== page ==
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gift in itself, is a gift we possess in common with the worst of our own kind, and with the meanest and most noxious of the inferior creatures. Nay, devils partake of it in a higher degree than man. Besides, the life of man, since the apostasy, is become short and precarious; and though it holds true in general, that "skin for skin, all that a man hath will he give for his life;" yet the bitterness of affliction hath caused many to grow weary of it, insomuch that their souls have chosen strangling and death rather than life. But in all these respects, the life of the soul is entirely the reverse. It is not a privilege common to all, but the gift of special distinguishing love. It was purchased for condemning sinners by the blood of Christ; and is produced in dead sinners by his renewing Spirit. So far is it from being short and precarious, that its duration is eternal. It is a "life hid with Christ in God; and because he lives, all who believe in him shall live also." The longer it is enjoyed also, the more it is esteemed. Who was ever heard to say of spiritual life," I lothe it-I would not live always?" Nay, it is the life of the soul alone that gives a relish to the life of the body, and enables the believer, under the heaviest pressure of affliction, either to possess it with thankfulness, or to resign it with joy.

This was the life for which David prayed; a confirmed sense of pardoning mercy, larger mea

sures of sanctifying grace, communion with his God in a present world, and the full and everlasting enjoyment of him in heaven. The life for which he prays, is no other than the salvation for which he longed. He had tasted of its sweetness, and he thirsted for more. "Let my soul live," saith he; to which he subjoins," and it shall praise thee." From which words we learn, for our farther direction,


3dly, The ultimate end for which David was so earnest in his requests for help and life, and the improvement he proposed to make of both. They were no doubt blessings that would greatly contribute to his own honour and comfort; but every private and personal interest was in him subordinated to the glory of God. He prayed for upholding and quickening grace, that he might be better qualified for the service of his God, to whom he had devoted himself and his all. Thus he prays, Psal. li. "Restore unto me the joy of thy salvation, and uphold me by thy free Spirit; then will I teach transgressors thy way, and sinners shall be converted unto thee. Lord, open thou my lips, and my mouth shall shew forth thy praise." And the principal reason for which he was desirous to obtain divine consolation, appears from the use he intended to make of it, (ver. 32. of this Psalm), "I will run the way of thy commandments, when thou shalt enlarge my heart."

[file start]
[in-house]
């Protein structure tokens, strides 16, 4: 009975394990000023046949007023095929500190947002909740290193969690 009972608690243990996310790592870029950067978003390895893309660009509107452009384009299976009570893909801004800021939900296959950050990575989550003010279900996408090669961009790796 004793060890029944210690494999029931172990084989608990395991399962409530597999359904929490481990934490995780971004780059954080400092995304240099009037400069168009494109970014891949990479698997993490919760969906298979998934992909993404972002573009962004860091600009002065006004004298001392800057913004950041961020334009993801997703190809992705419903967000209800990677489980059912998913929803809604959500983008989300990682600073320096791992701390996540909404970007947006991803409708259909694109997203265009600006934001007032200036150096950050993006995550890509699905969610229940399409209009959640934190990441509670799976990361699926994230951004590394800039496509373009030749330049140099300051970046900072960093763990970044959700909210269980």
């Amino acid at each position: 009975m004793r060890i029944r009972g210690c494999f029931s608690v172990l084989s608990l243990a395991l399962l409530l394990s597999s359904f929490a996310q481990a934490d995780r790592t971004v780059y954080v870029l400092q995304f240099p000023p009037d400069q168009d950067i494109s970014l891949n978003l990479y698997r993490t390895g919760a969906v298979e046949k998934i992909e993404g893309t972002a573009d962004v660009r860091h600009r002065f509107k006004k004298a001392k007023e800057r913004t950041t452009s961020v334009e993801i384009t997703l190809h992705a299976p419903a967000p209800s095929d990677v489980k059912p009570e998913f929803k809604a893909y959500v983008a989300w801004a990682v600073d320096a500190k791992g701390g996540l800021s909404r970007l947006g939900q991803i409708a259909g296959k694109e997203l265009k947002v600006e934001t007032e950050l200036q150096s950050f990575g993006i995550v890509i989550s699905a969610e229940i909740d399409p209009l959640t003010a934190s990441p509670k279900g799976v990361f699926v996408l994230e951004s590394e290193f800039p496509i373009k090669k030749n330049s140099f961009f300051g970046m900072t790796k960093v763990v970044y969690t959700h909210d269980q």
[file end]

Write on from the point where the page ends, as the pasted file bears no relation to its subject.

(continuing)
I shall therefore make this my concluding exhortation to you.-By your solemn profession at the table of the Lord, you have publicly acknowledged that you are not your own, but bought with a price; in consequence whereof, you are strictly obliged to live not unto yourselves, but to him that bought you; to glorify your Redeemer, both with your bodies and spirits, which are his. He says concerning you, "This people have I formed for myself, to show forth my praise." He calls the world to take knowledge of you, as the persons by whom he expects to be honoured. "Ye are a chosen generation, a royal priesthood, an holy nation, a peculiar people; that ye should shew forth the praises of him who hath called you out of darkness into his marvellous light. I beseech you therefore by the mercies of God, that ye walk worthy of the vocation wherewith ye are called, with all lowliness and meekness, with long-suffering, forbearing one another in love. Adding to your faith, virtue; and to virtue, knowledge; and to knowledge, temperance; and to temperance, patience; and to patience, godliness; and to godliness, brotherly kindness; and to brotherly kindness, charity :"-abounding in all those fruits of righteousness, which are through Jesus Christ, to the praise and glory of God; shining as lights in the midst of a perverse and a crooked generation; holding forth the word of life. After this manner im

prove the help and life you have received, in your attendance upon this precious means of grace. "Whatsoever things are true, whatsoever things are honest, whatsoever things are just, whatsoever things are pure, whatsoever things are lovely, whatsoever things are of good report; if there be any virtue, and if there be any praise, think on these things." And "let your light so shine before men, that they may see your good works, and glorify your Father which is in heaven." Amen.

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Preached at the Celebration of the Lord's Supper.

JOHN xvi. 26, 27.

At that day ye shall ask in my name: And I say not unto you, that I will pray the Father for you; for the Father himself loveth you, because ye have

loved me, and have believed that I came out from GOD.

THESE words spake Jesus, to support the drooping spirits of his disciples. We are told, in the 6th verse," that sorrow had filled their hearts." Although they did not fully understand the intimations he had given them of his approaching sufferings and death, although their warm affection for him made them slow to believe an event so contrary to their expectations and desires; yet the manner in which he had been speaking to them for some time past, and the unusual tenderness which had of late appeared in his discourses to them, left them no room to doubt, that some sore

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